Python's inherent clear syntax enables it to function as a competent CLI calculator out of the box. With (very) small modifications, it becomes even better. A small guide follows.

Install Python

This is most probably already installed. Otherwise,

sudo aptitude install python

should suffice.

The calculator

Python's inherent syntax enables intuitive code such as


to work without modification. Combined with the interactive interpreter, this is almost all that is needed, right out of the box.

The interactive interpreter

Started the interactive interpreter by issuing:


End it by pressing Ctrl+d at an empty line.


Python 2.7 which is the standard version of Python in Debian (and probably will be for quite some time) by default works with integer division:

>>> (5+7)*14/3
>>> (5+7)*14/3/5

Because of Python giving the answer as an integer, rounding errors are introduced. However, if a number in the calculation is a floating number, the calculation is automatically transformed to float precision:

>>> (5+7)*14/3/5.0

If one knows this, it's not a big problem, but it is easy to forget and not intuitive when doing classic math. In Python 3, the (distantly) upcoming standard version of Python, float division is the default. This behaviour can be imported into Python 2.7, which makes for a better calculator:

>>> from __future__ import division
>>> (5+7)*14/3/5


The syntax is not as intuitive for exponentiating:

>>> 2^10

The ^ ("caret") symbol actually denotes a bitwise XOR operation in Python. The exponential is instead accessed through **:

>>> 2**10

Math functions

A simple arithmetic calculator might be useful, but we can do more. Python's math module gives access to many essential functions:

>>> from math import *
>>> 2*sin(radians(666)) + (1+sqrt(5))/2 + exp(pi) - abs(e**(1j*pi))*factorial(20)/factorial(19)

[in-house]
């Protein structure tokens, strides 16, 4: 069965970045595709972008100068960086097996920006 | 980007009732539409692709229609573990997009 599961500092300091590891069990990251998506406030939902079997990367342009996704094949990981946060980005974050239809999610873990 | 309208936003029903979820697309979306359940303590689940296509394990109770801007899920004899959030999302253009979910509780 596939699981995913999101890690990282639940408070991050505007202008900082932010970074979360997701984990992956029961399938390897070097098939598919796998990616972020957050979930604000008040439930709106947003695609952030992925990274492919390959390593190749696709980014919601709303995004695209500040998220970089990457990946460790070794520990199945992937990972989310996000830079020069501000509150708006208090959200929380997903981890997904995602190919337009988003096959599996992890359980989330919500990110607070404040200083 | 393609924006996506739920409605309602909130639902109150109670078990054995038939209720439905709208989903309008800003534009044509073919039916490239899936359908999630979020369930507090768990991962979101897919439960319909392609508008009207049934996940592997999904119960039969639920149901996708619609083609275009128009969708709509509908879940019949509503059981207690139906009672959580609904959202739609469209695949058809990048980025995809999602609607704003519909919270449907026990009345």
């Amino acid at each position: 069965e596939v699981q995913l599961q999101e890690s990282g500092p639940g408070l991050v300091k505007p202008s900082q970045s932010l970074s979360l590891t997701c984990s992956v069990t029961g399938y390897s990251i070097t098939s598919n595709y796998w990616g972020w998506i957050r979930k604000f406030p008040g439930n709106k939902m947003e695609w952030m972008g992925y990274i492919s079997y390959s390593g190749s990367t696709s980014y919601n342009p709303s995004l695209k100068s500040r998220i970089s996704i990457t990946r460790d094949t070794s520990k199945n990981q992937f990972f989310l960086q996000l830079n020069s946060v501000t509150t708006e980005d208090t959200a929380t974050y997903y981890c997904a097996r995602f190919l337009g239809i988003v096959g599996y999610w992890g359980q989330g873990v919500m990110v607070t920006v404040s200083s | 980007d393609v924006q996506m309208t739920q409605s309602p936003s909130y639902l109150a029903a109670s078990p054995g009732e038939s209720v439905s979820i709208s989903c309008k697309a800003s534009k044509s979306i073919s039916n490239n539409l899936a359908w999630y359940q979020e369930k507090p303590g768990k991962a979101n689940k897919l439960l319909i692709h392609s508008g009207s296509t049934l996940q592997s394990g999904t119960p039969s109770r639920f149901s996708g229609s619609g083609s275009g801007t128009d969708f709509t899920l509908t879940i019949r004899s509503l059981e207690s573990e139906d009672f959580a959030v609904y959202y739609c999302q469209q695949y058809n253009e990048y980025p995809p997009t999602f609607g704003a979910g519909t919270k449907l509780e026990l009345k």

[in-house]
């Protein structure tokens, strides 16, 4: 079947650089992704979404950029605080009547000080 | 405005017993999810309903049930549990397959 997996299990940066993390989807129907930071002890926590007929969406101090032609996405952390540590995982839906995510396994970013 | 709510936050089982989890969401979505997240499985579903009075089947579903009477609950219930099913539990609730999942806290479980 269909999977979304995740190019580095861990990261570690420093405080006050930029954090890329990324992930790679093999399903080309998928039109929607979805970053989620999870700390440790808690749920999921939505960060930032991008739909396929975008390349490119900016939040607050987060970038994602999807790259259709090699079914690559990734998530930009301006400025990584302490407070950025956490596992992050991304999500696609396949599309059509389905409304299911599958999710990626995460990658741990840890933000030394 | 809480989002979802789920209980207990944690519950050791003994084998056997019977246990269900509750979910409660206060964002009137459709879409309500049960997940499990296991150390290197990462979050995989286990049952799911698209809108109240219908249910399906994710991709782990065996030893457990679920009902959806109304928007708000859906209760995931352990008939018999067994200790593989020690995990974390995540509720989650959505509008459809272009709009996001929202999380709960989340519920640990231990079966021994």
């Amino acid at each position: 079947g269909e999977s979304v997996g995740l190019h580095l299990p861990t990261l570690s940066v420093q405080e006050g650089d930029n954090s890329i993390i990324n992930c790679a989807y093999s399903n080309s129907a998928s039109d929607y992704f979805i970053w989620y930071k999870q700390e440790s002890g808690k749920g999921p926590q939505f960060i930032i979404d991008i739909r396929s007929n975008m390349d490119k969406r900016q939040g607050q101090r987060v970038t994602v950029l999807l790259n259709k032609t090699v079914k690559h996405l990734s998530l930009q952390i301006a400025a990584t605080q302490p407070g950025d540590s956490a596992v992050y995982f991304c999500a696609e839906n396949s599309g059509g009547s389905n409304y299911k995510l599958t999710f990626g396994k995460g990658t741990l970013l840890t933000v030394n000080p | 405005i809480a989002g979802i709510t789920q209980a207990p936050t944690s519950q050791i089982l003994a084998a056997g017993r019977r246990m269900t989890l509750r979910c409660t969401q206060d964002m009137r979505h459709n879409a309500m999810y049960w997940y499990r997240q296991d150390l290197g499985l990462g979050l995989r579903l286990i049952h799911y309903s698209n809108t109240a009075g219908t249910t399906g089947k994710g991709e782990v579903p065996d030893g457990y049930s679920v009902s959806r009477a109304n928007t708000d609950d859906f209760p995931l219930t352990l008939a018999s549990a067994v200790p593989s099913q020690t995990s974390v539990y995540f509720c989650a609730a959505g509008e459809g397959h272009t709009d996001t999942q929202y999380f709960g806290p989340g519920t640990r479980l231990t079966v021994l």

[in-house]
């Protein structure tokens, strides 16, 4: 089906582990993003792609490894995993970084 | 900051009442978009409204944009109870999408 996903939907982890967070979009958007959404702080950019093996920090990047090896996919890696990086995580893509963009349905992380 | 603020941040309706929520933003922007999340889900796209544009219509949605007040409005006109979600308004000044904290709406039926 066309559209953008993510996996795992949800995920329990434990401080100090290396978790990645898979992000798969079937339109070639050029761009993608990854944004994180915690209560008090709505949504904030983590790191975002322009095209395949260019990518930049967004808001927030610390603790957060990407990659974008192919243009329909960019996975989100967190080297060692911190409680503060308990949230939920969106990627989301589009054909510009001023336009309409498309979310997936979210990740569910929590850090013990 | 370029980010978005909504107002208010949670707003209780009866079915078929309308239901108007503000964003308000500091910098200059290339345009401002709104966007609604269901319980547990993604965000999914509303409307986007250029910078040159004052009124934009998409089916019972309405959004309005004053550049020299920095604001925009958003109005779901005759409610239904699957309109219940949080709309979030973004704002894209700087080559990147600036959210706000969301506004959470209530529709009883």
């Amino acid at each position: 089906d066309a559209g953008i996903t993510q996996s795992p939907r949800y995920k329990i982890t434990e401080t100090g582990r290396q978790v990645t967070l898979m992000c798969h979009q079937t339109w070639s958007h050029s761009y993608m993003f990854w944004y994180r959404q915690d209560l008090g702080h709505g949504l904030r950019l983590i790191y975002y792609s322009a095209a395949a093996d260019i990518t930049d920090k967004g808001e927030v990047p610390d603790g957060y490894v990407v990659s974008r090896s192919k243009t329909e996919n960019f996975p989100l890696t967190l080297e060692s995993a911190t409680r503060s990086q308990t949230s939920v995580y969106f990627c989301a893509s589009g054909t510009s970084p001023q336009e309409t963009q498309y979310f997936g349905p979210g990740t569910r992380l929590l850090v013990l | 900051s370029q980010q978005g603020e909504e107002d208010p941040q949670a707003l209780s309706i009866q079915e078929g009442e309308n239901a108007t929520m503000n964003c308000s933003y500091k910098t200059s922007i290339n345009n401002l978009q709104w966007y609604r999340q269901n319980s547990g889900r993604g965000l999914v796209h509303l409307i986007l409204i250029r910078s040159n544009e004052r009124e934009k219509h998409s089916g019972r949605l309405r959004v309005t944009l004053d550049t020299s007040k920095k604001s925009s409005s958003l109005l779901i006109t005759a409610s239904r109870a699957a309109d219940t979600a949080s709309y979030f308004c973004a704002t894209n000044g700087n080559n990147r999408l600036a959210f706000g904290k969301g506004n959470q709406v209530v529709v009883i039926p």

(Rats, almost a handy way to calculate π... :-) )

In regular coding, I would not import math as *, but instead address it by e.g. math.factorial(20), but in a dedicated calculator I indulge myself and import the complete module into the namespace.


>>> a=b=5
>>> c=b+1
>>> a+b+c
>>> _**2
>>> _**2

Complex numbers, matrices, etc.

There are Python modules to support more advanced complex calculations (cmath), linear algebra (numpy) and more, but I would recommend instead using e.g. Wolfram Alpha if one needs to do that complex (aha) calculations on the fly. Python should not be underestimated as an advanced numerical analysis tool in general, though; with numpy it in many respects equals e.g. MATLAB.

Script it

It's not much code, but to work as a handy calculator it must not be needed to import the math module and float division every time. Create the file calc in your path with the following contents:


#Possible addition:
#  from numpy.linalg import norm;\
#but it adds a second or two to initial startup time and is not that frequently needed.

ARGS=$(cat -- <<-ARGS
   # Use floating point division by default
   from __future__ import division
   # Import common math functions into default namespace
   from math import *
   # Define some common constants
   # Alias log() (the natural logarithm) to ln()

if [ ${#} -eq 0 ]; then
    python -ic "${ARGS}"
    python -c "${ARGS}; print ${*};"

(online repository available) and make it executable. calc is now a fully-fledged (*cough*) calculator! If called with arguments, it will return the computed sum. If called without arguments, a Python interpreter will be started.

Bind its execution to a keyboard shortcut (in my case: Mod4+curxvtc -e calc) and amaze your friends with your lightning fast math skills.


$ echo "(1+sqrt(5))/2" | calc
>>> 1.618033988749895